OGDEN -- Aaron Jackman could not help but smile that his toboggan made it down the hill as fast as it did.
At the top, the Ogden Fire Department paramedic thought the chances that Sledder 5, the toboggan he and his co-workers built, would go anywhere were slim to none.
"It's about as heavy as it can be," he said.
He and his co-workers' kids were a part of that, as they piled into the fire engine-shaped toboggan and eagerly awaited to head down the hill.
They were poised near the top of the hill on 25th Street, covered in snow from Ogden Avenue to 253 East, with Washington Avenue just ahead.
But the children and the red truck slid down as well as the rest, lights and sirens blaring to a cheering audience.
They even did a little better than the Ogden City Fire Hazmat team, which nearly hit the fence on the way down.
Theirs were two of 14 toboggans that kicked off Ogden Winterfest, an annual tradition to section off part of downtown and truck in snow to attract business.
This was the second year of the toboggan parade, in which local businesses and organizations build their own themed toboggans and slide down 25th Street.
A crowd of at least 100 people lined either side of the hill and cheered on participants.
It was a hit. Last year, there were only four or five toboggans in the parade, said Kevin Ireland, Winterfest coordinator.
The two-day event also has 35 vendors this year, almost six times more than there were last year, he said.
"People just caught Winterfest fever, as it were."
He said he would love to see even more next year, hopefully even enough for the parade to last four or five hours, as opposed to this year's 20 minutes.
It would not have been possible without the snow.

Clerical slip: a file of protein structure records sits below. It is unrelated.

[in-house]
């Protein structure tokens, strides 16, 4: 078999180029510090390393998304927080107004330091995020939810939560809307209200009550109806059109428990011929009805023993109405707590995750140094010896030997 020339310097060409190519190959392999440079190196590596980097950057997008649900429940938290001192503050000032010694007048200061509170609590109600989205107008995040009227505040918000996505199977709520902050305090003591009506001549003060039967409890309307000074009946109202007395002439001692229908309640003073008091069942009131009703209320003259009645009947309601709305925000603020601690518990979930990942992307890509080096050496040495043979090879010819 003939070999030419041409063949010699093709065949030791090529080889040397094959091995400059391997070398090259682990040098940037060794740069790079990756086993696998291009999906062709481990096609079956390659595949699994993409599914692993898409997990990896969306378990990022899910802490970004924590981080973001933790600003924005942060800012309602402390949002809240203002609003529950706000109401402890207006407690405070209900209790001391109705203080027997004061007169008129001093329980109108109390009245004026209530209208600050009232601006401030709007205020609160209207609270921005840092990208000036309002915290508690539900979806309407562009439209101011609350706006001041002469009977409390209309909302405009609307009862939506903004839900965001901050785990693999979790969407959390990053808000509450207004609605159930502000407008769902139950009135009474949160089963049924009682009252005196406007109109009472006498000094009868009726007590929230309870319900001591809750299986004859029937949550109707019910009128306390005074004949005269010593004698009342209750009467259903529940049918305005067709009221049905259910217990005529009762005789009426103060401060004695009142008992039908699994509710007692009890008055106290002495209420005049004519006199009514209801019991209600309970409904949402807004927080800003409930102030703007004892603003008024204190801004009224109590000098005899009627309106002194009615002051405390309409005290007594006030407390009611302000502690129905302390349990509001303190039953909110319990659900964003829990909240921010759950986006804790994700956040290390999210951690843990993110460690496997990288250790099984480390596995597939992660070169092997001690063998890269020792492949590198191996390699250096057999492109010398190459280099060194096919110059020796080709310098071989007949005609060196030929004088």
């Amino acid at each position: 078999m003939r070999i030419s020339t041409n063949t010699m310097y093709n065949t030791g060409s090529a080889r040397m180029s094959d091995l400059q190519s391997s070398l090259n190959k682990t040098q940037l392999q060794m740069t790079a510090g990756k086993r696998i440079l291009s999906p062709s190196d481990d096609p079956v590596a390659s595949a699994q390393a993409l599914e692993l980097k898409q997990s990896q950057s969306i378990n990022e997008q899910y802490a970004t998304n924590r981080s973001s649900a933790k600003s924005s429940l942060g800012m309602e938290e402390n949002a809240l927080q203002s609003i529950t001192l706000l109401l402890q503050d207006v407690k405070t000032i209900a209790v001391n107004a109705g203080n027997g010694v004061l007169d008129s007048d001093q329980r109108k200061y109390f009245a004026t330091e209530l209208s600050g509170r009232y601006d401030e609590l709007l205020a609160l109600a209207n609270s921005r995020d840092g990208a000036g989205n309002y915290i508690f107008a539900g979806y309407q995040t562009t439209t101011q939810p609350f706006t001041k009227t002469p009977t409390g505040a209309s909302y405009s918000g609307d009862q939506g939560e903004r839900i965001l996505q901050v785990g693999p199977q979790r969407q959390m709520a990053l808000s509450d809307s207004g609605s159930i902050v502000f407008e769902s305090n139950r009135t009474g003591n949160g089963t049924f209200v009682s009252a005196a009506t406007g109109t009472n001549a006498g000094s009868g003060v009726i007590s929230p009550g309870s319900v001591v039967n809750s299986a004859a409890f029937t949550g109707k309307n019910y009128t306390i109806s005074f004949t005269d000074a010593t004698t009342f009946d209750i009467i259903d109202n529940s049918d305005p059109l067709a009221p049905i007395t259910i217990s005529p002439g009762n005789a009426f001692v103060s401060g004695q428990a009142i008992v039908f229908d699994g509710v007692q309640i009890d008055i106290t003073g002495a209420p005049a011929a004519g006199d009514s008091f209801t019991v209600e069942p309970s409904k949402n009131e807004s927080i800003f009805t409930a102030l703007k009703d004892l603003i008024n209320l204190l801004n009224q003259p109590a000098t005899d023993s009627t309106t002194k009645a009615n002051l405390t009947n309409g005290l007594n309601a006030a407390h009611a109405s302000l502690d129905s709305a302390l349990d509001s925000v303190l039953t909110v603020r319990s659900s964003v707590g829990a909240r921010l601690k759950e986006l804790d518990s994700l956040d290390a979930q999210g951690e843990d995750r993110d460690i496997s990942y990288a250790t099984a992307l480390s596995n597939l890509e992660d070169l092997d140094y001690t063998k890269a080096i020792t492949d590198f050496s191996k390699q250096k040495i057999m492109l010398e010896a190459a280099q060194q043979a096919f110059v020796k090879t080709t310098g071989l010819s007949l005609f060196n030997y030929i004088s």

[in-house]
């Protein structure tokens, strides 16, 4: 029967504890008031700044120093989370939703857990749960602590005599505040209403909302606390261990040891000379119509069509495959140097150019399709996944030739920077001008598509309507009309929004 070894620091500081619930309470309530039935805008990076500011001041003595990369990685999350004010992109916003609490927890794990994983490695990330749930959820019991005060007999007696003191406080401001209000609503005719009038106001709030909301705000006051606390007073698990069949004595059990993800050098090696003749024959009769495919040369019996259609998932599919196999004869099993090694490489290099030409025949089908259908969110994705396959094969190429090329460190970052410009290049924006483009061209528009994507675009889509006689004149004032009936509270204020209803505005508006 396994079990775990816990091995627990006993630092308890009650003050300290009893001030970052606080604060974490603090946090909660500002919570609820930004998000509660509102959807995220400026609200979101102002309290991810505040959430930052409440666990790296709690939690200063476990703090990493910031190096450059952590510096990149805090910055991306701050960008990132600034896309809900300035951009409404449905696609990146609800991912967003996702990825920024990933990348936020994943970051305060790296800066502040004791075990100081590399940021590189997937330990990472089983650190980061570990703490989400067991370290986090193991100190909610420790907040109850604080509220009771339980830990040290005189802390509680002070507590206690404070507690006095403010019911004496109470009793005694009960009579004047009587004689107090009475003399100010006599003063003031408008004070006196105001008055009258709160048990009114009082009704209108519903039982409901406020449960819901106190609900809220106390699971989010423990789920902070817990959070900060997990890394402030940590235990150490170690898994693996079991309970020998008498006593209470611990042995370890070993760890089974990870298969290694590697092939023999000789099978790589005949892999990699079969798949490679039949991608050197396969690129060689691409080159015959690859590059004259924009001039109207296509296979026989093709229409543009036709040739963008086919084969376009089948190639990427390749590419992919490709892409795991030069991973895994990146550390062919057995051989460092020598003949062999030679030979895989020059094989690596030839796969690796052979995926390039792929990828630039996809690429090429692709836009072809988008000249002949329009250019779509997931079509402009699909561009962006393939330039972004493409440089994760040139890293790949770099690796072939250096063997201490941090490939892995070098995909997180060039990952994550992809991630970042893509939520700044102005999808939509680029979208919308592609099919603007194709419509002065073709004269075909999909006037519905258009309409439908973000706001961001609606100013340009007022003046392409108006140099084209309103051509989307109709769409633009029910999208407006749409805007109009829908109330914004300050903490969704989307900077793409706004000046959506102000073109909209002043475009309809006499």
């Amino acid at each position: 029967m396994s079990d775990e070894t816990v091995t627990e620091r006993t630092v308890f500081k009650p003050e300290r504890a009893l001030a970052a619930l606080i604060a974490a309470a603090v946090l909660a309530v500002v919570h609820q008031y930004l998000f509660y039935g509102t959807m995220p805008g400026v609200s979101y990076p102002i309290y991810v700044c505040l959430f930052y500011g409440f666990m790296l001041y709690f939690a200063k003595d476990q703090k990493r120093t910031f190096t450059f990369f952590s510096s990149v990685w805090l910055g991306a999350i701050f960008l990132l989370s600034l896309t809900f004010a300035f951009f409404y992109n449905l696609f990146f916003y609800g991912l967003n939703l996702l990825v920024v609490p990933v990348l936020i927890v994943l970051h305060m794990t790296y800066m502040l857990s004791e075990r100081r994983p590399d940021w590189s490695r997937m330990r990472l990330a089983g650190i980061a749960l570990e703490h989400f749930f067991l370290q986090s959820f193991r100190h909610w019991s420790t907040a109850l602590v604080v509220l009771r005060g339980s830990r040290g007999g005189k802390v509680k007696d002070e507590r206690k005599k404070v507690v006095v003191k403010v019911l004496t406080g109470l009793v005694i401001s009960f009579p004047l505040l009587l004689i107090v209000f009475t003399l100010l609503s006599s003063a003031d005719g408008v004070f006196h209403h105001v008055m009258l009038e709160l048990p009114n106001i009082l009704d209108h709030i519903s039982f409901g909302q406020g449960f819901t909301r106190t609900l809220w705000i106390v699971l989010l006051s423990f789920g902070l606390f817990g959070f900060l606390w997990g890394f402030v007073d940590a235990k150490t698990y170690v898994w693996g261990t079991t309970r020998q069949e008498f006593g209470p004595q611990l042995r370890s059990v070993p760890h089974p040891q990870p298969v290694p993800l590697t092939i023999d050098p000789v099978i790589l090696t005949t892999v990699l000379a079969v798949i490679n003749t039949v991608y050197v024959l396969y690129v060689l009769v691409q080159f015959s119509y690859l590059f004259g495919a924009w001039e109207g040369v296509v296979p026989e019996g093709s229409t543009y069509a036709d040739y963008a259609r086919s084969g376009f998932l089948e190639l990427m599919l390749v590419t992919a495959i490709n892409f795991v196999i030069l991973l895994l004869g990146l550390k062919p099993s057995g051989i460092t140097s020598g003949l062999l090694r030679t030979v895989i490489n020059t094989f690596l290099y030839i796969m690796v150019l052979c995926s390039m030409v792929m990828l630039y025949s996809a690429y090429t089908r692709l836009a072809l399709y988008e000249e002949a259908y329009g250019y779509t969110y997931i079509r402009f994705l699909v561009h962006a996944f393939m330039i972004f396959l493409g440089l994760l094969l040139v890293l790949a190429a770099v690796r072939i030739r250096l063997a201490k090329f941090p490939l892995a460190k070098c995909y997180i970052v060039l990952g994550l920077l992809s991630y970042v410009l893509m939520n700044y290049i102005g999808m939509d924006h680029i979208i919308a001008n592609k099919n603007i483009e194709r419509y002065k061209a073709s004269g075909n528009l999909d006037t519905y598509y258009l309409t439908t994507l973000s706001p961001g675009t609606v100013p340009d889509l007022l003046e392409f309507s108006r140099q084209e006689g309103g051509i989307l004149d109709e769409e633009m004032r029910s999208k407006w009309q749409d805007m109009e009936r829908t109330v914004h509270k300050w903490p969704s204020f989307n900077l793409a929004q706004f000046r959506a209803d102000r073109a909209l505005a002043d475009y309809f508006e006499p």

The Ogden Public Ways and Parks Division trucked in about 3,600 cubic yards of snow from "wherever they could find it," said division manager Perry Huffaker.
But the department's workers were proud not only of the snow, but also of their toboggan made up almost entirely of scavenged parts.
"Those are old military skis," said Monte Stewart, an urban forester for the division and the toboggan's driver.
"We found some old playground equipment (for shocks), and those are handlebars from a bike someone dumped in the river."
But their enthusiasm for the snow and toboggans did not match 7-year-old Jackson Jackman's excitement when the Ogden Hershey Facility participants started tossing candy from their toboggan as they came sliding to a stop at the base of the hill.
He and other children fell to their knees to grab the treats out of the snow as if a pinata had just exploded.
The whole experience was definitely "cool," Jackson said.
And that's what the Ogden Winterfest, with the slogan "Where Cold is Cool," is all about.
Winterfest continues until 10 p.m. today with snowshoe races and flag-football contests, among other events.
For a schedule, see the city website www.ogdencity.com.